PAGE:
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Editor's Notebook

Computer animation is on everyone's lips, but what exactly is being said? Heather Kenyon discusses the good and the bad.

Heather Kenyon, Editor-in-Chief.

When I mention that I am involved in animation to people outside of the industry, I often immediately get asked the following question, `Isn't that all done with computers these days?' It's very depressing. Even Disney animator, Nancy Beiman described receiving a similar reaction before attending CalArts in the 1970s. "People used to tell me, `Animation? What a stupid profession!' I was told, `You're in a dying profession, there will be no work for you, everything'll be done on a computer by 1980!'" Don't they know the effort, the work that goes into making an animated character act and in turn, endear themselves to the viewer? I found this issue to be very heartening. Every article I read and every person I spoke to described the computer as a powerful tool but one that would be useless in the hands of someone lacking fundamental animation skills. Well, while there is no denying that computer animation is here to stay, there is also no denying that highly trained and skilled animators are just as needed. There is something warm and comforting in knowing that no matter how fancy our technology becomes people still want to create and watch meaningful stories. In fact, I am more excited now about the technological future because time after time creators said they believed the implementation of new devices would give them greater storytelling freedom.

This issue also looks back on the origin of computer animation with articles describing John Whitney, Sr.'s amazing achievements and Joan Collins' article on SIGGRAPH: Past and Present. Both articles offer insight into computer animation's academic, government and military beginnings. Joan Collins is correct when she says that everyone remembers historical milestone events differently. SIGGRAPH has several projects in the works to document the history of computer animation. Just my limited research for this issue has proven to me that nothing is more needed, vital (would we lose or not document the history of steam powered machines?) and fascinating. I think it is the biggest irony that John Whitney, Sr. was able to take objects of destruction and turn them into a mechanism for art. Facts, stories, the role of computer animation continues to grow we will only become more curious about its origins.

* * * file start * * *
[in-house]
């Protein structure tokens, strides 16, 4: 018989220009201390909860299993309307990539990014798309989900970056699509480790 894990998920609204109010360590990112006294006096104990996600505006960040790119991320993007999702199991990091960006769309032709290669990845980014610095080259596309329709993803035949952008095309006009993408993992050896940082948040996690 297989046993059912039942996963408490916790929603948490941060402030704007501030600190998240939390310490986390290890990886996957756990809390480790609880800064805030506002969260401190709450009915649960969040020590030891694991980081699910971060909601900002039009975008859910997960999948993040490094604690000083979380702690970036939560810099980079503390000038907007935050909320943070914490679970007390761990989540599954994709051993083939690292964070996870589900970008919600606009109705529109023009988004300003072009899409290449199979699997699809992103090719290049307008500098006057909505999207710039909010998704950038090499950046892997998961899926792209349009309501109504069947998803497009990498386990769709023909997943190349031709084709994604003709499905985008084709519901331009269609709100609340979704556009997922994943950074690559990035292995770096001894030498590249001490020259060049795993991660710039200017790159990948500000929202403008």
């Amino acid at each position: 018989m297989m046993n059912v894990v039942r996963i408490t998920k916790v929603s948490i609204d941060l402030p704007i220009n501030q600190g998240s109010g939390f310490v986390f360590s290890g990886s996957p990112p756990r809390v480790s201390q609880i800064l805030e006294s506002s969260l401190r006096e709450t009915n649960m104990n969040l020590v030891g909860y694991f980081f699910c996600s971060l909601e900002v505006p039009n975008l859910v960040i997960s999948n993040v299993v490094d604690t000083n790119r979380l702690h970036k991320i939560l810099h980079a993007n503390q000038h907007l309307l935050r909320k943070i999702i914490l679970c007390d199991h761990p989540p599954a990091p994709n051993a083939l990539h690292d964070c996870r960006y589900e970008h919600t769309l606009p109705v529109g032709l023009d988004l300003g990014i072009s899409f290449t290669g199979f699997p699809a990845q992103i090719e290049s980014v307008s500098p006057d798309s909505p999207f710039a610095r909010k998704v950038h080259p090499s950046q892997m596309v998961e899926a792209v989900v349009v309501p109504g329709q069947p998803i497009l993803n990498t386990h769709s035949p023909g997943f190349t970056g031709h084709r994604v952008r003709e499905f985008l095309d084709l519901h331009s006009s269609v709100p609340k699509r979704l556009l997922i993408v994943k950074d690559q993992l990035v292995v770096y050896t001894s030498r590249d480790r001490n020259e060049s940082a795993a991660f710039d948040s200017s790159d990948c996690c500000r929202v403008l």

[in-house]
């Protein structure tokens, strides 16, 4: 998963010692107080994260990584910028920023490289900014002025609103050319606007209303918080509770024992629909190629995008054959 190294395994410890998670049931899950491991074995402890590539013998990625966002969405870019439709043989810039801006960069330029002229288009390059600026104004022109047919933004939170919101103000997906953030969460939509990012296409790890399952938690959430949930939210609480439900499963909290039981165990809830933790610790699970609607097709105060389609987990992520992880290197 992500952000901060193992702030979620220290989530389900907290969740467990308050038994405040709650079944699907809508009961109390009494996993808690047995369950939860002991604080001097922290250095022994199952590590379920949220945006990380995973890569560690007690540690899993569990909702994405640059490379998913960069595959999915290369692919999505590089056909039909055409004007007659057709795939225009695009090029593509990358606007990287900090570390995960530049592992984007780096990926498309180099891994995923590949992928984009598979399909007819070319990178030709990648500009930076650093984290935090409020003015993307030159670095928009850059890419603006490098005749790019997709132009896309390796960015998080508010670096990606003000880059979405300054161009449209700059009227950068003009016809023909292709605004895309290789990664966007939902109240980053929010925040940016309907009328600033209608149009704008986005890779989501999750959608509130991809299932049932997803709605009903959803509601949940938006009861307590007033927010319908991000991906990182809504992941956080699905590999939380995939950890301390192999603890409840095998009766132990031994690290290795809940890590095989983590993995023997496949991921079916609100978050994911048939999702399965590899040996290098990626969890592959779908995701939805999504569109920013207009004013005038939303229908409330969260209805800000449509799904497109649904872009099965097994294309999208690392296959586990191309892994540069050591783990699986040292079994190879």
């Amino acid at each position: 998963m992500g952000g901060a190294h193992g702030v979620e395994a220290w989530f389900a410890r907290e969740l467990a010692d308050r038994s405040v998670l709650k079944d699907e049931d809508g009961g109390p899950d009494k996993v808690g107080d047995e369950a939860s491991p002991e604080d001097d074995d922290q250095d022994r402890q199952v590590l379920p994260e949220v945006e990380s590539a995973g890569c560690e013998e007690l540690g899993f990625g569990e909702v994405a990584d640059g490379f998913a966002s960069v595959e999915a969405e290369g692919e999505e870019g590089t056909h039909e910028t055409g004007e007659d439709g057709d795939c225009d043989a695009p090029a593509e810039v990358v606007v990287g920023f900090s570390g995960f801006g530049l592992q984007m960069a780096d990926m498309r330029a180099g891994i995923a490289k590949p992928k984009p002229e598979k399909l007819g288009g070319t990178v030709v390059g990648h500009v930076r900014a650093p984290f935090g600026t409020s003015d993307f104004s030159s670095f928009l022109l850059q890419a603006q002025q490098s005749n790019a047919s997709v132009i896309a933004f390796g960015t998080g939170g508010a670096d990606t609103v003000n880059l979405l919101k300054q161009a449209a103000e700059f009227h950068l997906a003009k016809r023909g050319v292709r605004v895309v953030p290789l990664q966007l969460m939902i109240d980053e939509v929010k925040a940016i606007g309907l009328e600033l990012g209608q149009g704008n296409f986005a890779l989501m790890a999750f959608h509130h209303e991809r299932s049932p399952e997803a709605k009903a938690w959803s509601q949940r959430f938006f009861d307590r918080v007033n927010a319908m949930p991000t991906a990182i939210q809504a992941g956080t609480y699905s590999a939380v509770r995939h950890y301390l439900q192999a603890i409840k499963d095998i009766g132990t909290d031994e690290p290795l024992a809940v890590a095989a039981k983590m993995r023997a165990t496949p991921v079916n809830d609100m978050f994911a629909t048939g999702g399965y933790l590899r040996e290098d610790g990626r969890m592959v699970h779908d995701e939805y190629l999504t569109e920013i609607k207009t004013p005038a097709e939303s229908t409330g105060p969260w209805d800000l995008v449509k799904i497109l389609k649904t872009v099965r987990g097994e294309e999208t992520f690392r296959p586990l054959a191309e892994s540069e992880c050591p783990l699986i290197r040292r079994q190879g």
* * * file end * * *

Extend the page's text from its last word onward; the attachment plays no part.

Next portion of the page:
In film schools across the globe, students study the effects of technological advancements like the introduction of sound and color film. We all remember giggling at some point or another at a man speaking into a vase of flowers or three young ladies wearing dresses of different shocking hues, standing side by side. One day the introduction of computer generated imagery will probably be presented in much the same way. What will the reactions be? Will students laugh at films built around amazing twisters and roaring dinosaurs, thinking we were silly to be so impressed? At that point, will they be taught by an actual human professor or a photo-real digital human that can interact in real-time?

We have been watching the results of those more academic computer animation beginnings for several weeks now - the Mars Pathfinder. William B. Green, who was recently interviewed on CNN regarding the Mars mission, and Eric M. DeJong have included in the midst of their very busy schedule (how often do you have to keep track of something on Mars?) an article describing the benefits of using animation in space exploration. One of Green's points is that animation captures the audience's imagination. Well, we can all attest to that.

While in traditional circles the recruiting rush has lost some of its frantic pace, the search for computer animation talent remains on everyone's lips. Georges Lacroix said one of his biggest challenges in running a digital studio is, "the constant training so that we can maintain a high level of quality." Jo Jürgens has contributed a crash course in digital animation so that more experienced traditional animators can get started. Don't count out those students though. In our second installment of The Student Corner we are profiling three schools that are expanding in order to meet the industry's needs. These days, studios are employing small herds of recruiters in order to scour the schools and festival circuit for that talented "diamond in the rough." Why even the Ottawa International Animation Festival is branching out with the upcoming SAFO, a film festival designed to showcase only student animated works.

On a more serious note, I found Olivier Cotte's article quite interesting in that it outlines the growing schisms between the top five CGI producers and the rest of the world. Developing nations are being left behind in this visual revolution, perhaps, so far behind that they will not be able to catch up. While this won't impact a typical Saturday night at the movies in suburbia, it may impact the rare screening of a developing nation's work. Perhaps, Olivier is right and the images will appear so old to us that we will not pay attention because their stories will not have been told in such a vibrant way. Then an even larger cultural gap will appear between those that have and those that do not. In an interview with me, Bikic Studio's Milan Zivkovic attests to the difficulties facing studios in struggling nations like the former Yugoslavia.

Until next time. Keep in touch.Heather